During the early stages of the global crisis, brought by the COVID-19, I told you about the Amazon’s choice of removing all the skills that had to do with the coronavirus from its own store (you can find the article here).
In the weeks that followed, Siri started to lead the CDC COVID-19 Assessment Questions users, meanwhile Amazon Alexa and Google Assistant merely gave basic information (I told you about it here).
Now there has been a new move in the voice market in response to the pandemic.
An important move that directly involves Amazon.
Hospitals provided by Northwell Health of New York City, will be equipped with about 4.000 Amazon Echo Shows, a device with display.
What is the purpose?
Decrease hospital staff exposure to the virus and facilitate communication with affected patients.
An important strategy that aims to take advantage of all the benefits of technology to curb the spread of the virus.
Despite the masks, gloves and all the other protective equipment, doctors and nurses are constantly at great risks.
With the Echo Show in the patients’ rooms, being able to take advantage of video calls in a simple and immediate way will make it much easier to carry out controls on patients.
Not only, they will be a precious psychological help for the patients themselves.
Seen their status, they can’t receive any visit from friends, relatives and loved ones.
With these available devices their sense of loneliness can be greatly lightened.
A voice command is enough, without having to move or ask for help, to access to many pastimes or to video call someone at home.
Northwell tested the program at the North Shore University Hospital before deciding to extend it to 19 hospitals.
Around most of the world, hospitals are trying to make the most of voice-activated artificial intelligence to assist COVID-19 patients.
An Israeli start-up, Temi, has developed a voice command-controlled robot that is helping to assist people both in hospitals and in homes.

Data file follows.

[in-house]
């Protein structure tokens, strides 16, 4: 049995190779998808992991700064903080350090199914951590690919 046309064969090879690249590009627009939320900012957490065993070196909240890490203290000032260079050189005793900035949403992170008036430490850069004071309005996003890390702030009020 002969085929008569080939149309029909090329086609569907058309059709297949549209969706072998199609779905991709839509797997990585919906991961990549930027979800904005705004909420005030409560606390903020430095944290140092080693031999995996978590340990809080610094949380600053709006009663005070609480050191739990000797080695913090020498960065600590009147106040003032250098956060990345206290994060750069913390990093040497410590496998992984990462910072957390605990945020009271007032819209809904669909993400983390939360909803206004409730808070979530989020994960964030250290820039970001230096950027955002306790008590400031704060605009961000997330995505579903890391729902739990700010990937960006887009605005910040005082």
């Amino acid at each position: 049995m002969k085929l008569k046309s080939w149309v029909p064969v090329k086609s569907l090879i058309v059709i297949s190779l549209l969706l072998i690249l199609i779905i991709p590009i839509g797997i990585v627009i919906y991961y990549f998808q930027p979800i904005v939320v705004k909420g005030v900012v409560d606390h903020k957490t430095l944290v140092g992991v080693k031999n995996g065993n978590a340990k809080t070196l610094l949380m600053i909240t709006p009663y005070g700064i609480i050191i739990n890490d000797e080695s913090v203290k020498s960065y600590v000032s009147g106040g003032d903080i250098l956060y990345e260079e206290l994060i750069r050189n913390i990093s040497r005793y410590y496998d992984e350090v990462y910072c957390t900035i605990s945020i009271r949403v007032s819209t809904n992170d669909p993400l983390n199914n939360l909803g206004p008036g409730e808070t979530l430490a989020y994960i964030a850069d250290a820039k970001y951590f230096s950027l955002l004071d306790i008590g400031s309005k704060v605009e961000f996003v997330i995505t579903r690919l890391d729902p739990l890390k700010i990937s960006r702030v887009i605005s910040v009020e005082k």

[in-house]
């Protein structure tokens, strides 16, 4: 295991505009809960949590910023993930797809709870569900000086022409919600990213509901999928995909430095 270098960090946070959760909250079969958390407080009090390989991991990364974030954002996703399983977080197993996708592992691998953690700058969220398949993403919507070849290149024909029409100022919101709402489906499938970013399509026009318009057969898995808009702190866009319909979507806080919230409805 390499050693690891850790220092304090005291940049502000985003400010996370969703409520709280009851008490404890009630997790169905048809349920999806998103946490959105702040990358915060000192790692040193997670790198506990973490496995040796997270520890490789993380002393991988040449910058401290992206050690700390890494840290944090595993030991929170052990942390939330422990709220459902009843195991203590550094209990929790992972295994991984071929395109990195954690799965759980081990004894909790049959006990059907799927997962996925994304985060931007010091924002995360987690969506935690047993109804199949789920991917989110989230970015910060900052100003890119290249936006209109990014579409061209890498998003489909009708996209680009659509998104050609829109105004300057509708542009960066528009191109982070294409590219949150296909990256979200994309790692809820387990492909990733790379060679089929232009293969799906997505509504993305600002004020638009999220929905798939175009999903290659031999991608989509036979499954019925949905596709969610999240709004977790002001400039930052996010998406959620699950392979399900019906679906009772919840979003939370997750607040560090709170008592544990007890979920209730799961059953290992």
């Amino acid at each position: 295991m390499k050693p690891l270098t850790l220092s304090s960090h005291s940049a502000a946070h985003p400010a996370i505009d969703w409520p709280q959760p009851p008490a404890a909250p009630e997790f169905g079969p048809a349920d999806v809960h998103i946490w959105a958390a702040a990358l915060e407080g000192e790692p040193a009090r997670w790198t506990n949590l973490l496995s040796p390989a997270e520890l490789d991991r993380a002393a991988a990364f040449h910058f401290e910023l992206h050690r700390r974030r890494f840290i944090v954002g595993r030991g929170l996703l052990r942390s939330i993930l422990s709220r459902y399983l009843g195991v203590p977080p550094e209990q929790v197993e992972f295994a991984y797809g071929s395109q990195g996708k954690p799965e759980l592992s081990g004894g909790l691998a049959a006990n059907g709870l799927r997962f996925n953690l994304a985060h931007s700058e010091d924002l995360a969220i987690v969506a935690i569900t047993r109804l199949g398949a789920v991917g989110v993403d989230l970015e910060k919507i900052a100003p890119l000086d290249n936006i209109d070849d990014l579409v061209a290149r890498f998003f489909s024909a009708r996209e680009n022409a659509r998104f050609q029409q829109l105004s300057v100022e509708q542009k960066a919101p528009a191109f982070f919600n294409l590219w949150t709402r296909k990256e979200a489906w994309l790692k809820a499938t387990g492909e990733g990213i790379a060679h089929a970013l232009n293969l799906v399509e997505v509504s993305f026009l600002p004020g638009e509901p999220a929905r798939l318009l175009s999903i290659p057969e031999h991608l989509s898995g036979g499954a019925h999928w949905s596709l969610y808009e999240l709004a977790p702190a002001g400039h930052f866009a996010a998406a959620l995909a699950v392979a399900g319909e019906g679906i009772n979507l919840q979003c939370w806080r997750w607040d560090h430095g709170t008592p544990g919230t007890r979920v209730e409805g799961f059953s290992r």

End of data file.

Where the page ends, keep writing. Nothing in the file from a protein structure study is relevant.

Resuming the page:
The company has just secured 15 million dollars in funding.
Hundreds of its robots are helping doctors by delivering medicines, checking vital parameters, and talking with the patients.
It is obvious that no technological device will be able to replace a doctor (at least in short terms), but the help they are giving at this critical and unexpected stage is remarkable.
In the past few months, many new uses have arisen for the use of voice-based technology:
- robots that can be operated with a voice to feed elderly or disable people.
- voice-devices used in some schools with great success to assist teachers during lessons
- childcare equipment that can be integrated with Alexa to allow parents an easier and more immediate control.
- And many more examples…
All these initiatives underline once again what makes voice-based technology so valid and powerful: using the voice is the most natural way we have to ask for something.
Nearly everyone, regardless of their situation, age and level of technological competence, can access the capabilities of these technologies.
Just think about how different it would be if sick or elderly patients had to use a smartphone app to get help and interact with hospital staff.
The voice market is growing exponentially also thanks to the fact that the time required to get used to the use of these new devices has been nearly zeroed out.
I repeat this often: the voice is here to stay.
And we are just at the beginning, who knows what is going to happen from here on out.
The question to ask yourself is: “How can I make the most of it for my situation?”
See you in the next article,
CEO and Founder of IPERVOX